The result of this approach is that users don’t lose their sessions when new builds become active or when they switch from load-balanced web worker A to B. This is really cool, as users can continue to use the application during the deployment. The only way to notice that an update took place is by the checking the (incremented) version number in the footer.

How do you avoid publishing broken code?

Continuous delivery only works well if the code is of good quality. Publishing bugs or broken code is going to frustrate users and customers alike. Any new builds should be thoroughly tested before going live. In the case of AppHarbor, this is done automatically as available (unit) tests are located and run by the buildserver. The new deployment is only successful when all tests pass. You can set up a similar ‘gated check’ in your own build- or deployment server.

Obviously, this approach requires discipline from developers. They have to write unit- and regression tests for new functionality. New functionality should be tested carefully before pushing it to the repository.

A good approach is to use Git Flow. This means that the source repository has a master branch that contains the ‘production version’. AppHarbor (or your CI server) deploys only new commits on this branch. Whenever new functionality is written, it is done either on a special ‘development branch’ or even on a ‘feature branch’. When the work is done, the code is stable and everything is ready for deployment, the changes are merged back into the master branch. This triggers the aforementioned automatic deployment.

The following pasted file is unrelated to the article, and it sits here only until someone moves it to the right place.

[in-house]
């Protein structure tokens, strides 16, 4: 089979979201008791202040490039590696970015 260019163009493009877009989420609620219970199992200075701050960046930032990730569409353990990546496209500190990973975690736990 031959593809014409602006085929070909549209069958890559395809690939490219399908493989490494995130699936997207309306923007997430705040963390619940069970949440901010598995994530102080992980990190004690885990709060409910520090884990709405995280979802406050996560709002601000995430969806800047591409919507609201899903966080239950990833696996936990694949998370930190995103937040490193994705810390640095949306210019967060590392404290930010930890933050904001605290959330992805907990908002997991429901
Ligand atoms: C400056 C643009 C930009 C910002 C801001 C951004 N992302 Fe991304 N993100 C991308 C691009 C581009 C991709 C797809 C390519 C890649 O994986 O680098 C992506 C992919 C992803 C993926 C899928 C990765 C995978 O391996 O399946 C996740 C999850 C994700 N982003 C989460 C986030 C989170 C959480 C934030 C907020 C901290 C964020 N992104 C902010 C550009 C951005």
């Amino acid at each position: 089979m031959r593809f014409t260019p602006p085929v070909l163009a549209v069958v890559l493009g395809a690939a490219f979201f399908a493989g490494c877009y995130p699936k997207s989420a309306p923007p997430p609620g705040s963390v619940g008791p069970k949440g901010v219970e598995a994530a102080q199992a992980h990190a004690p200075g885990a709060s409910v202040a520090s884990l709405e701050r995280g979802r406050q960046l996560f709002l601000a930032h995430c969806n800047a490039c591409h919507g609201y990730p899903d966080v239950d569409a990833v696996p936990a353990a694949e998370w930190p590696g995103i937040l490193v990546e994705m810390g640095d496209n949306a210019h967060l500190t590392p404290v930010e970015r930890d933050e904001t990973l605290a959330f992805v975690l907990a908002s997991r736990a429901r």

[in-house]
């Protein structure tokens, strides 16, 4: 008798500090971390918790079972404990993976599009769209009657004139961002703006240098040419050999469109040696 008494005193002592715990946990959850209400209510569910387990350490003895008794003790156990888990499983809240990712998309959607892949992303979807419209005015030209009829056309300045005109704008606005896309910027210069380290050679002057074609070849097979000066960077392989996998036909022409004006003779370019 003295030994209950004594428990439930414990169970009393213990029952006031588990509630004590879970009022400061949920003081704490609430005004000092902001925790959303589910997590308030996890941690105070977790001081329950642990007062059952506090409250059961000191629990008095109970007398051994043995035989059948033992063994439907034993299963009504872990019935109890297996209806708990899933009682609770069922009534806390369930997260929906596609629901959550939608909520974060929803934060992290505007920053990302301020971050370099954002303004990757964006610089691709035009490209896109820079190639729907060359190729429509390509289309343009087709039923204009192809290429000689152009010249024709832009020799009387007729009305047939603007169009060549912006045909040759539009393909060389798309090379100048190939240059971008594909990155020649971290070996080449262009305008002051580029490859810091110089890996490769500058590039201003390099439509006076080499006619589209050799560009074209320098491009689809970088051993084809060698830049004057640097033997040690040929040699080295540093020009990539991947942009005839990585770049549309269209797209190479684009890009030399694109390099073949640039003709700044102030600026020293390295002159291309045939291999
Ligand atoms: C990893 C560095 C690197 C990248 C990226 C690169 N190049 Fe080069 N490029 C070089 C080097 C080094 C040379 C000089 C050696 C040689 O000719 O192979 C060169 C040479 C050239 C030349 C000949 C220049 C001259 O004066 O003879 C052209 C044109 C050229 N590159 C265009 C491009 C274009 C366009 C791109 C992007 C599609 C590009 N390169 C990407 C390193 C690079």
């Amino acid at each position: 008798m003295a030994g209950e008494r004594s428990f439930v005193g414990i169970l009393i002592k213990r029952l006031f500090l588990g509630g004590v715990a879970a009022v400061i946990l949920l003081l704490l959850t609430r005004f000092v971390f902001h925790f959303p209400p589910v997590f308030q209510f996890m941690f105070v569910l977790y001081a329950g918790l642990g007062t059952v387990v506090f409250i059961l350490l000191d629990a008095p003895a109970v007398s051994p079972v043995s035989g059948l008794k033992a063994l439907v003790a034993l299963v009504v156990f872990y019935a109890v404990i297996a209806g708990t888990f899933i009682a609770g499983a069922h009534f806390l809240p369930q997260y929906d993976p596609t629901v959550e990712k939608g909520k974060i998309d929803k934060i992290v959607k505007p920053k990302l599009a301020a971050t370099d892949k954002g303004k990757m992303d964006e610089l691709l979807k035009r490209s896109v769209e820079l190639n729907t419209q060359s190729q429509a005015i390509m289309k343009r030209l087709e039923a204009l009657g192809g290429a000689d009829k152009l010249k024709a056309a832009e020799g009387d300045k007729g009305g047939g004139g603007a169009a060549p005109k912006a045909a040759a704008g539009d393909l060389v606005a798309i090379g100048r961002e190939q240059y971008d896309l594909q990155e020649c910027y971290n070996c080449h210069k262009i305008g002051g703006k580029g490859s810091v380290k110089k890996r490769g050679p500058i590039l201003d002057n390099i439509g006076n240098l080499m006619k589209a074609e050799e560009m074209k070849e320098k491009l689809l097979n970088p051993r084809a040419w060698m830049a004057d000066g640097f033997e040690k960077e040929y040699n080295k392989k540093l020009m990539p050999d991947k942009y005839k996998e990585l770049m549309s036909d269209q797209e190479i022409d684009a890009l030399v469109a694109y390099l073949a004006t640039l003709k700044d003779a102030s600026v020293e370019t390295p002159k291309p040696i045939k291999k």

It’s also a good idea to have a bunch of sensors that frequently check if your application is still responding and loading correctly. I installed NewRelic for this and use the uptime monitoring feature to notify the development team when issues arise after a publish. I’m still investigating how to add UI tests to the test battery. This would allow us to run a number of integration tests that simulate a limited number of usage scenarios (like purchasing a ticket). But I haven’t found a workable approach for this yet.

The result

We’re pretty happy with the end result. New functionality is now automatically deployed within 2 minutes of committing the changes to the application’s master branch in Git. Deployments are done transparently, so users can continue to use the application and don’t lose their session. Even the database schema and data are updated as part of the deployment. As an added bonus, the application is now running in a load-balanced environment that can be easily scaled with additional web workers. In other words, this application is now ready for actual Agile Development.

But the best part is that as developers we don’t have to worry about deployment any longer. This is all taken care of automatically. Instead of stressing for a deployment, we can now focus on doing what we like; deliver valuable functionality.

Christiaan Verwijs

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I aim to liberate teams & organizations from de-humanizing and ineffective ways of organizing work. Professional Scrum Trainer & Steward @